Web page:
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7 Presentation Tips from MLK’s “I Have a Dream” Speech

Nancy Duarte

Originally published by Nancy Duarte on LinkedIn: 7 Presentation Tips from MLK’s “I Have a Dream” Speech

Dr. Martin Luther King, one of the greatest orators and activists, persuasively and peacefully drove dramatic results during a very tumultuous time. He used speeches to activate and inspire others to stay engaged through all the stages of his movement.

My analysis of his speech in my TED talk recently surpassed a million views (well, if you add up this YouTube, this one, and Vimeo views, it’s TWO million views, but who’s counting).

Below are seven insights from MLK’s speech that every presenter can adopt:

  • Contour: King’s speech moves rapidly between what is and what could be rapidly, which is an appropriate frequency for the heightened energy of the gathering.
  • Dramatic pauses: He took long dramatic pauses that gave his statements the breathing room necessary for people to pause and reflect on them (today, those same pauses could give an audience time to tweet your statements.)
  • Vocal pacing: King used the speed of his words to create an ebb and flow. He had three distinct arcs to his speed and reaches almost a feverish pace at times. His speed rises and falls as he builds toward a rapid-paced crescendo towards the end.
  • Repetition: King uses the rhetorical device of repetition often. He repeats words and sequences which creates emphasis. In fact, his original title of this speech was “The Fierce Urgency of Now”. The people renamed it the “I Have a Dream” speech because of this beloved sequence of repetition.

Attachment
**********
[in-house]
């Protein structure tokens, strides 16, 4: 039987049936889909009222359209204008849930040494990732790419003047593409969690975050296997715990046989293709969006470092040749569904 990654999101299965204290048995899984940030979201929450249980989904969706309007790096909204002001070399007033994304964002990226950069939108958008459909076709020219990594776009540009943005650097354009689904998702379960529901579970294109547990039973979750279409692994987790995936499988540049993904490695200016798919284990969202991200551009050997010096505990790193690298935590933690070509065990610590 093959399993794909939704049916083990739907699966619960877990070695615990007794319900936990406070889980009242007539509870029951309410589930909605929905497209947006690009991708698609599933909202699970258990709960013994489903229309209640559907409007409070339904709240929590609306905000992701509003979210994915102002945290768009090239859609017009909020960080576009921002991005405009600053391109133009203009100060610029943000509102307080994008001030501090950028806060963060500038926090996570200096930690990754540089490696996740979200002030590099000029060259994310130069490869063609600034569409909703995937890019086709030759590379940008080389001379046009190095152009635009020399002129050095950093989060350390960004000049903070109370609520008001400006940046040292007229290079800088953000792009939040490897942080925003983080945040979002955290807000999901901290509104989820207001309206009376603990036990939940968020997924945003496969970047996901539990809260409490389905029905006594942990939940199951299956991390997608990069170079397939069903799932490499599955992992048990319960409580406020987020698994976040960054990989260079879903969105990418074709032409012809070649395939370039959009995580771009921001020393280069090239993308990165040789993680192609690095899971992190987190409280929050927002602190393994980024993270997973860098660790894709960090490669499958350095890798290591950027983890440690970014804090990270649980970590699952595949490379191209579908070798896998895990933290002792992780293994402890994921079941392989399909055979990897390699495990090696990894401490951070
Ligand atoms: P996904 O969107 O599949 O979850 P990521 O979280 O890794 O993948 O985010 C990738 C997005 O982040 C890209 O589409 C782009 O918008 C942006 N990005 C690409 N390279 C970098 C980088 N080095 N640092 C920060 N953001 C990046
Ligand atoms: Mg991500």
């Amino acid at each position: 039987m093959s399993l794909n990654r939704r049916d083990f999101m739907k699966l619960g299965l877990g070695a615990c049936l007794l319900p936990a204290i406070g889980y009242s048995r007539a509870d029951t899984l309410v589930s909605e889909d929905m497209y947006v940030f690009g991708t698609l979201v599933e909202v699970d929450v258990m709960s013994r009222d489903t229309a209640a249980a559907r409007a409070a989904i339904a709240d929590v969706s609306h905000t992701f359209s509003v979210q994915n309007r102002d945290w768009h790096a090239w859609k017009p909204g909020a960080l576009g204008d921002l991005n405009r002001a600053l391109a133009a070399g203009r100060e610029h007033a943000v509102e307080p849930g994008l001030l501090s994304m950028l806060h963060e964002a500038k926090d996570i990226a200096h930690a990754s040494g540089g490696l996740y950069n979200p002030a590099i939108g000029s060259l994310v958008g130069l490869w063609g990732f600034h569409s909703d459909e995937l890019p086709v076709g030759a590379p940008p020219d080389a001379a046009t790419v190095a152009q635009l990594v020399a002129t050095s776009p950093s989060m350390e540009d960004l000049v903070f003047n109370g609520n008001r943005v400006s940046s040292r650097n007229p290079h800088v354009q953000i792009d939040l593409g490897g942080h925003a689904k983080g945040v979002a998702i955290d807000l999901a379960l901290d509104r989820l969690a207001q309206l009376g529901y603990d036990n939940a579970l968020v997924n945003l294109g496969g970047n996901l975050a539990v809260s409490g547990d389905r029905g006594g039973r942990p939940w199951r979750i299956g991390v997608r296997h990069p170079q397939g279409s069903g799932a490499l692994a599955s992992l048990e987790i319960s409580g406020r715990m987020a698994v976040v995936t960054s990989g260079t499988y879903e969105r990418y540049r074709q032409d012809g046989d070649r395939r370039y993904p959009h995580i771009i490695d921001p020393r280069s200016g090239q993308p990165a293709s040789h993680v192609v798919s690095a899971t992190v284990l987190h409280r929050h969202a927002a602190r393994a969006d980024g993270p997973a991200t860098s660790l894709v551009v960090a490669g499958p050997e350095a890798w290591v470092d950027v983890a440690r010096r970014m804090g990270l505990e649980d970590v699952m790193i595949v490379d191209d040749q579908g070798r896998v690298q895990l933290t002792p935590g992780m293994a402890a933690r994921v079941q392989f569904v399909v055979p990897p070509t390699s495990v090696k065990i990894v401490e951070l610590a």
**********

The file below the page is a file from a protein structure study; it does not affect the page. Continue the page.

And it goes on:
• Metaphor/visual words: King masterfully uses descriptive language to create images in the mind. For example, he states, “Now is the time to rise from the dark and desolate valley of segregation to the sunlit path of racial justice.”
  • Cultural relevance: King established common ground by referencing familiar hymns, scriptures and literature familiar to the audience.
  • Symbolic setting: He delivered the speech In Washington D.C. from the feet of Abraham Lincoln’s Memorial. One attendee said, “You could feel the sense of collective will and effort in the air.”

King’s speech heightened the awareness of civil rights issues across the country, bringing more pressure on Congress to advance civil rights legislation and end racial segregation and discrimination. The power of the spoken word wielded well, really does shape the results leaders achieve.

For more information on my book co-authored with Patti Sanchez Illuminate: Ignite Change Through Speeches, Stories, Ceremonies, and Symbols, visit: www.duarte.com/Illuminate